Hints, warnings and coded political signals from Israel about a possible strike against Iran are piling pressure on US President Barack Obama and fueling an explosive election year debate.
Obama personally weighed into the churning speculation on Sunday, saying he does not believe Israel has yet made a decision to attack underground Iranian nuclear facilities it views as a threat to its existence.
And the president forcibly argued that "unprecedented" tougher sanctions on Iran were having a painful impact.
"They are feeling the pinch. They are feeling the pressure," Obama told NBC.
Speculation about a strike on Iran's nuclear program hit new heights when Israeli intelligence writer Ronen Bergman concluded a week ago in a New York Times magazine article that Israel would attack Iran this year.
Israeli Defense Minister Ehud Barak sent reverberations through Washington when he called for timely but unspecified action against Iran, adding, "Whoever says 'later' might find that 'later' is too late."
Then, Washington Post columnist David Ignatius set off alarm bells by writing that Defense Secretary Leon Panetta believed there was a "strong likelihood that Israel will strike Iran in April, May or June."
"President Obama and Panetta are said to have cautioned the Israelis that the United States opposed an attack," Ignatius wrote.
Panetta refused to elaborate, but did not contradict the article, deepening intrigue over Israel's next move.
Even if it has not decided to act, analysts say Israel may see martial rhetoric as a way to press for more non-military pressure on Iran.
"Israel is effectively pressing the US Congress and the president to pass more sanctions and implement those that have passed as quickly as possible," said Cliff Kupchan, an Iran specialist with the Eurasia Group risk consultancy.
Kupchan said that the feeling that Israel could attack may also be seen as an attempt to force Tehran back to nuclear talks.
Some observers in Washington calculate that Israel may be bluffing because previous military strikes, like the suspected assault on a Syrian nuclear reactor in 2007, were not preceded by saber rattling.
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Israeli leaders may also not yet be ready to unleash the dire consequences of an attack, which could include reprisal missile strikes by Iran and action by allied terror groups against the Jewish state.
But no one here can say categorically what Israel plans to do.
The saga has again exposed divisions between the White House and Prime Minister Benjamin Netanyahu's government, which may be on show again when the Israeli leader visits Washington next month.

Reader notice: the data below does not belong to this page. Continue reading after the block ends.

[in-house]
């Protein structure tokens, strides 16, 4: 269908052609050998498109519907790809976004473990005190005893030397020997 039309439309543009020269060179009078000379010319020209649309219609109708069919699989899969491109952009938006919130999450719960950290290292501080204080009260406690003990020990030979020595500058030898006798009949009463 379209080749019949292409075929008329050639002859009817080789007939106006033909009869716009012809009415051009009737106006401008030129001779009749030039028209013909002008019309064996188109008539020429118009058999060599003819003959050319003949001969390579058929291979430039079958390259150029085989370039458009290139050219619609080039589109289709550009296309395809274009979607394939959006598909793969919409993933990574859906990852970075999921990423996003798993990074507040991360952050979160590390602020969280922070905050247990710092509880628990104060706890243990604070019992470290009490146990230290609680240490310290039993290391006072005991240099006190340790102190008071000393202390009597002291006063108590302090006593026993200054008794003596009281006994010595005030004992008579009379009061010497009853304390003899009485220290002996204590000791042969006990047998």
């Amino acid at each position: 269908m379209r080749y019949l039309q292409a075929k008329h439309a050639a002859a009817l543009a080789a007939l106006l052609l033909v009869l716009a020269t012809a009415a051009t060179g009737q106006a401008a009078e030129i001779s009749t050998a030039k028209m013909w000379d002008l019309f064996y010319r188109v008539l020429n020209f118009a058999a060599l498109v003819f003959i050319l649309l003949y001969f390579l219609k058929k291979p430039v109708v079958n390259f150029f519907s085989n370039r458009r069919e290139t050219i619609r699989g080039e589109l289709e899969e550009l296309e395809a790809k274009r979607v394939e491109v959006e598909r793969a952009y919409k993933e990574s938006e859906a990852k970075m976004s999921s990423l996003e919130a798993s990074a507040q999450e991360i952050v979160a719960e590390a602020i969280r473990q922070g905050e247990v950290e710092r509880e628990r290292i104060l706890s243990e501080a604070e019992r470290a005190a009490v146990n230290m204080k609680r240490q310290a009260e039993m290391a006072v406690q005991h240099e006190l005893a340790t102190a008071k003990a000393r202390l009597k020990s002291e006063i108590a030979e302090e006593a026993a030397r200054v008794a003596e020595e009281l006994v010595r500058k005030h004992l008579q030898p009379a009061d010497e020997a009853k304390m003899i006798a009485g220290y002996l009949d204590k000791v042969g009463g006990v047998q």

The US administration has signaled that it believes the last resort scenario that would see a strike on Iranian nuclear sites has not yet been reached.
"Israel has indicated that they're considering this... we have indicated our concerns," Panetta told reporters last week.
Iran expert Trita Parsi said that as the White House steps up pressure on Iran, bellicose rhetoric from Israel could be helpful if it spooks Tehran over the possibility of an attack.
But Parsi, author of a new book on Obama's Iran policy called "A Single Roll of the Dice," warned that using the implied threat of war if sanctions do not stop the nuclear program was a large gamble.
"The administration knows that there are moving parts which it does not control," Parsi said, referring to uncertainty about how Israel or Iran could react in moments of high crisis.
A unilateral military strike by Israel would have deep strategic consequences for the United States and grave political implications for Obama.
Washington would almost certainly be drawn into a new conflagration in the Middle East at a time when Obama wants to claim credit for getting troops home from Iraq.
Oil prices would shoot up, crimping the US economic recovery just as it speeds up and slowing jobs growth that Obama needs to win reelection.
Israeli leaders, keen students and practitioners of US politics, understand this, and know Obama may be vulnerable to pressure during his reelection bid.
Daniel Levy of the New America Foundation said the tough talk from Israel and sense of crisis had not been triggered by sudden advances by Iran on its nuclear program -- but politics.
"The only reason why that this is anywhere near the top of the agenda where it is now is because of the American presidential election," said Levy.
"(The Israelis) know that whoever gets in next year will be in a much stronger position to lay down the law than is the case for a president in an election year."
Republicans are trying to capitalize on Obama's discomfort, with leading White House candidate Mitt Romney accusing him of "appeasement" and using the Iran showdown to try to dent Obama's foreign policy record.